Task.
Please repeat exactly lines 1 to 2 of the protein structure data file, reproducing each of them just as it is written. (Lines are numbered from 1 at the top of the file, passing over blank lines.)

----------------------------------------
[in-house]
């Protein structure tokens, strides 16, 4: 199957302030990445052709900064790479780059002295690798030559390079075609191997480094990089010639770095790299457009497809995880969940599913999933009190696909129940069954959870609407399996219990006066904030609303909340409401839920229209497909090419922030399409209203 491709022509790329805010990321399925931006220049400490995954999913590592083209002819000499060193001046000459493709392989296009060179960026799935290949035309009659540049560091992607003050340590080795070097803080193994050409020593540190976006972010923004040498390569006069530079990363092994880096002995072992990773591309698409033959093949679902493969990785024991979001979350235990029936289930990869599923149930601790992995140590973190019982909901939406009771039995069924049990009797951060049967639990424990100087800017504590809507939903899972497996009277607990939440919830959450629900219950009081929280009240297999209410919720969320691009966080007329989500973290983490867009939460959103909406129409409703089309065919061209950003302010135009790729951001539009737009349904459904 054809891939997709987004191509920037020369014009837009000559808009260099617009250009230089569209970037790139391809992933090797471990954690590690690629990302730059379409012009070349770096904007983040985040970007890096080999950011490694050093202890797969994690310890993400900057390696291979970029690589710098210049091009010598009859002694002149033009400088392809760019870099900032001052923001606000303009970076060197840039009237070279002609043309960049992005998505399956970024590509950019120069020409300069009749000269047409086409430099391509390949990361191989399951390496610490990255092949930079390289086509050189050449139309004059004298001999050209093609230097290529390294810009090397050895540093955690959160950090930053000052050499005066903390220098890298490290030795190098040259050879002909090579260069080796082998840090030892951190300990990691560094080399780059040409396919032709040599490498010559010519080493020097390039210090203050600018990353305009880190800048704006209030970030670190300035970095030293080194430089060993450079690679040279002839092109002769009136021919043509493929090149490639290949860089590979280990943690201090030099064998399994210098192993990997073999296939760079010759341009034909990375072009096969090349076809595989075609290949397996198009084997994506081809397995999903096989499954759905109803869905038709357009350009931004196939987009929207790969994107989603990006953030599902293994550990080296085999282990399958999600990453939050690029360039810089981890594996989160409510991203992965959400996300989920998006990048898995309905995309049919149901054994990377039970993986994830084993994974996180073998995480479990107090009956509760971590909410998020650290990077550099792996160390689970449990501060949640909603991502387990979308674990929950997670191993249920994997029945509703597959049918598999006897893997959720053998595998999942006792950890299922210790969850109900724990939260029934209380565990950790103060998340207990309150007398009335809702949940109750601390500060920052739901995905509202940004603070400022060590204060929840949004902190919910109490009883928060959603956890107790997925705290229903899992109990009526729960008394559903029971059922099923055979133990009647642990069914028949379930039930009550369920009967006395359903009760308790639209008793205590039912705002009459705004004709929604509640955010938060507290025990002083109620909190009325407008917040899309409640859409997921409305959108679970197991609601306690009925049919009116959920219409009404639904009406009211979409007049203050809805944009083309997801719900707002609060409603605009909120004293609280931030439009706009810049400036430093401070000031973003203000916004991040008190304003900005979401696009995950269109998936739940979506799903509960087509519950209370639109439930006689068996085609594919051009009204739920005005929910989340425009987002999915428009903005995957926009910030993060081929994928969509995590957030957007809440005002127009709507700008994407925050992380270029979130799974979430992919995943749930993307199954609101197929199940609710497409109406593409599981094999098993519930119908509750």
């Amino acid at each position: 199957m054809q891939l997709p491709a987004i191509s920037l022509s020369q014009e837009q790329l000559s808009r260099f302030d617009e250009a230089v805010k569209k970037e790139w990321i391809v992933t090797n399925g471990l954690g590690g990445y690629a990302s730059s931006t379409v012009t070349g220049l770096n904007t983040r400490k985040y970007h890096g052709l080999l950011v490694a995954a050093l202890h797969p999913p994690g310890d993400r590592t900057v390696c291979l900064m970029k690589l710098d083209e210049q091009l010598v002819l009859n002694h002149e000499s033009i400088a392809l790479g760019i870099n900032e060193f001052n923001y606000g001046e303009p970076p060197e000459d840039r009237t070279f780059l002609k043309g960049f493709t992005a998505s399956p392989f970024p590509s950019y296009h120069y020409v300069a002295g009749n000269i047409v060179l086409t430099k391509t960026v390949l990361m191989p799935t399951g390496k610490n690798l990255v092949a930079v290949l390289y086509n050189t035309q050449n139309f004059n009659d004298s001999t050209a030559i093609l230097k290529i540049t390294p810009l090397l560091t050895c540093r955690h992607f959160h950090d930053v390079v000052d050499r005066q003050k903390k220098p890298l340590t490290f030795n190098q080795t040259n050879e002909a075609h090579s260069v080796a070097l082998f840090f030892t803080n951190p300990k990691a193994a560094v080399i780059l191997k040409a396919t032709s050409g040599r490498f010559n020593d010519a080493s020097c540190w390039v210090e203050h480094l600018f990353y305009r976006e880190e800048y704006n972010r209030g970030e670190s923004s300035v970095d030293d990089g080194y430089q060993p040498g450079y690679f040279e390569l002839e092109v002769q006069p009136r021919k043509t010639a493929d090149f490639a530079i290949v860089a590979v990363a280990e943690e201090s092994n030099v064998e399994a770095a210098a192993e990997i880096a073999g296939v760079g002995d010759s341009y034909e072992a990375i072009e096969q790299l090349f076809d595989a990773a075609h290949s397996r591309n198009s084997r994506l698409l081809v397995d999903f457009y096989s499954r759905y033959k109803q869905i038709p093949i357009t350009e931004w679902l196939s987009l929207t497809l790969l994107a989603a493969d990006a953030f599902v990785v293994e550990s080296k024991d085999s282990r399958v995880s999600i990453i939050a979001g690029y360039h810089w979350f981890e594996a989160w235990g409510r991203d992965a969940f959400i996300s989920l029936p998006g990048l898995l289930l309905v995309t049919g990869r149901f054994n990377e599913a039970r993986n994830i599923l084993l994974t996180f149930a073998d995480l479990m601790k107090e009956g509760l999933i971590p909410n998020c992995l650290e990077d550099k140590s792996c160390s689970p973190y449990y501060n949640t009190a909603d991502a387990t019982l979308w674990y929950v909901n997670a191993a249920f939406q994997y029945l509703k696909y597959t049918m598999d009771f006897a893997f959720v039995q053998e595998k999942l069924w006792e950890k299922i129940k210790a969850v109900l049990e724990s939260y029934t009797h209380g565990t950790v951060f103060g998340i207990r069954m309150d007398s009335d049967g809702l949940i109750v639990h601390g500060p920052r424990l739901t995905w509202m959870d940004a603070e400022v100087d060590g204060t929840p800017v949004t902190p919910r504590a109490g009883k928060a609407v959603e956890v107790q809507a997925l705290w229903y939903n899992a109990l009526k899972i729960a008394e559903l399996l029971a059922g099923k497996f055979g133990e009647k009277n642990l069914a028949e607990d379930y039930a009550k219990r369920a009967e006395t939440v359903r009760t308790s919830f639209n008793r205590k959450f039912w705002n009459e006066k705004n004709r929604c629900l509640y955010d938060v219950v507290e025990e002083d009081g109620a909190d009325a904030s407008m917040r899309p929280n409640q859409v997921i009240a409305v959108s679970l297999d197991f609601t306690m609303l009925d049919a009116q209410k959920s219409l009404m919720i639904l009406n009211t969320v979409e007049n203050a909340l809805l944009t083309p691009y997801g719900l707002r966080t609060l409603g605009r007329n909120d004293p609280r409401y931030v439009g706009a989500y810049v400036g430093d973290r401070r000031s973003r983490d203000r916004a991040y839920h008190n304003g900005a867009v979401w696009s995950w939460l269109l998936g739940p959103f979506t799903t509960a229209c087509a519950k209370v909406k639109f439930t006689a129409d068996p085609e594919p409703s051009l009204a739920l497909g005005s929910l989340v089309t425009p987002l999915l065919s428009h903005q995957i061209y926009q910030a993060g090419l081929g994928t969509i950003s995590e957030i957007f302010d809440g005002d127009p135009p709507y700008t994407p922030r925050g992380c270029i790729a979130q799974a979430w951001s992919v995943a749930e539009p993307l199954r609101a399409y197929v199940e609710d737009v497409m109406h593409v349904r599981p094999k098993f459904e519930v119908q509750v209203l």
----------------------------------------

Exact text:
[in-house]
């Protein structure tokens, strides 16, 4: 199957302030990445052709900064790479780059002295690798030559390079075609191997480094990089010639770095790299457009497809995880969940599913999933009190696909129940069954959870609407399996219990006066904030609303909340409401839920229209497909090419922030399409209203 491709022509790329805010990321399925931006220049400490995954999913590592083209002819000499060193001046000459493709392989296009060179960026799935290949035309009659540049560091992607003050340590080795070097803080193994050409020593540190976006972010923004040498390569006069530079990363092994880096002995072992990773591309698409033959093949679902493969990785024991979001979350235990029936289930990869599923149930601790992995140590973190019982909901939406009771039995069924049990009797951060049967639990424990100087800017504590809507939903899972497996009277607990939440919830959450629900219950009081929280009240297999209410919720969320691009966080007329989500973290983490867009939460959103909406129409409703089309065919061209950003302010135009790729951001539009737009349904459904 054809891939997709987004191509920037020369014009837009000559808009260099617009250009230089569209970037790139391809992933090797471990954690590690690629990302730059379409012009070349770096904007983040985040970007890096080999950011490694050093202890797969994690310890993400900057390696291979970029690589710098210049091009010598009859002694002149033009400088392809760019870099900032001052923001606000303009970076060197840039009237070279002609043309960049992005998505399956970024590509950019120069020409300069009749000269047409086409430099391509390949990361191989399951390496610490990255092949930079390289086509050189050449139309004059004298001999050209093609230097290529390294810009090397050895540093955690959160950090930053000052050499005066903390220098890298490290030795190098040259050879002909090579260069080796082998840090030892951190300990990691560094080399780059040409396919032709040599490498010559010519080493020097390039210090203050600018990353305009880190800048704006209030970030670190300035970095030293080194430089060993450079690679040279002839092109002769009136021919043509493929090149490639290949860089590979280990943690201090030099064998399994210098192993990997073999296939760079010759341009034909990375072009096969090349076809595989075609290949397996198009084997994506081809397995999903096989499954759905109803869905038709357009350009931004196939987009929207790969994107989603990006953030599902293994550990080296085999282990399958999600990453939050690029360039810089981890594996989160409510991203992965959400996300989920998006990048898995309905995309049919149901054994990377039970993986994830084993994974996180073998995480479990107090009956509760971590909410998020650290990077550099792996160390689970449990501060949640909603991502387990979308674990929950997670191993249920994997029945509703597959049918598999006897893997959720053998595998999942006792950890299922210790969850109900724990939260029934209380565990950790103060998340207990309150007398009335809702949940109750601390500060920052739901995905509202940004603070400022060590204060929840949004902190919910109490009883928060959603956890107790997925705290229903899992109990009526729960008394559903029971059922099923055979133990009647642990069914028949379930039930009550369920009967006395359903009760308790639209008793205590039912705002009459705004004709929604509640955010938060507290025990002083109620909190009325407008917040899309409640859409997921409305959108679970197991609601306690009925049919009116959920219409009404639904009406009211979409007049203050809805944009083309997801719900707002609060409603605009909120004293609280931030439009706009810049400036430093401070000031973003203000916004991040008190304003900005979401696009995950269109998936739940979506799903509960087509519950209370639109439930006689068996085609594919051009009204739920005005929910989340425009987002999915428009903005995957926009910030993060081929994928969509995590957030957007809440005002127009709507700008994407925050992380270029979130799974979430992919995943749930993307199954609101197929199940609710497409109406593409599981094999098993519930119908509750």